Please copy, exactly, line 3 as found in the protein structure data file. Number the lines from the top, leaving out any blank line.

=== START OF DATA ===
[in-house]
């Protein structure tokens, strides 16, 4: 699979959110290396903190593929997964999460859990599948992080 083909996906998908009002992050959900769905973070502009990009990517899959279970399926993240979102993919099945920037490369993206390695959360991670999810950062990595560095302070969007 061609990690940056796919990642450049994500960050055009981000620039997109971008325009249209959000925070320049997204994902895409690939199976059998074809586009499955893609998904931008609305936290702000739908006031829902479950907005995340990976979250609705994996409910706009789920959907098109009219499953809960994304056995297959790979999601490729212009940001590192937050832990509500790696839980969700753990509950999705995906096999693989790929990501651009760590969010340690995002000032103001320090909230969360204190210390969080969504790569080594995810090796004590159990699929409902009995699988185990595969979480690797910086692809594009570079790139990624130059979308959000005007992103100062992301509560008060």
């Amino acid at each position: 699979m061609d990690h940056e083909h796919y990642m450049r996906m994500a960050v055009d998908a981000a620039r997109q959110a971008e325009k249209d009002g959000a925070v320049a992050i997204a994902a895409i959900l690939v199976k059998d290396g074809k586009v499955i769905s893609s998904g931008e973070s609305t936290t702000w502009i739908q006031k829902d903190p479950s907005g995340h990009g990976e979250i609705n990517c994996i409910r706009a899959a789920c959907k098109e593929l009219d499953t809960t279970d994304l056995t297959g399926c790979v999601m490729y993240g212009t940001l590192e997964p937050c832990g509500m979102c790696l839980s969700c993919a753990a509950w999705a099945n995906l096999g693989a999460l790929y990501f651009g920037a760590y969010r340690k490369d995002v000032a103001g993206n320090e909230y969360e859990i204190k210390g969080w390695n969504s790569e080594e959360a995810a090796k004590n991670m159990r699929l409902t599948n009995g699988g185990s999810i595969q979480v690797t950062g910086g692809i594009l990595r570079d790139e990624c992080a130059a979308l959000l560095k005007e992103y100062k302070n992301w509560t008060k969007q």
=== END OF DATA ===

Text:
């Amino acid at each position: 699979m061609d990690h940056e083909h796919y990642m450049r996906m994500a960050v055009d998908a981000a620039r997109q959110a971008e325009k249209d009002g959000a925070v320049a992050i997204a994902a895409i959900l690939v199976k059998d290396g074809k586009v499955i769905s893609s998904g931008e973070s609305t936290t702000w502009i739908q006031k829902d903190p479950s907005g995340h990009g990976e979250i609705n990517c994996i409910r706009a899959a789920c959907k098109e593929l009219d499953t809960t279970d994304l056995t297959g399926c790979v999601m490729y993240g212009t940001l590192e997964p937050c832990g509500m979102c790696l839980s969700c993919a753990a509950w999705a099945n995906l096999g693989a999460l790929y990501f651009g920037a760590y969010r340690k490369d995002v000032a103001g993206n320090e909230y969360e859990i204190k210390g969080w390695n969504s790569e080594e959360a995810a090796k004590n991670m159990r699929l409902t599948n009995g699988g185990s999810i595969q979480v690797t950062g910086g692809i594009l990595r570079d790139e990624c992080a130059a979308l959000l560095k005007e992103y100062k302070n992301w509560t008060k969007q």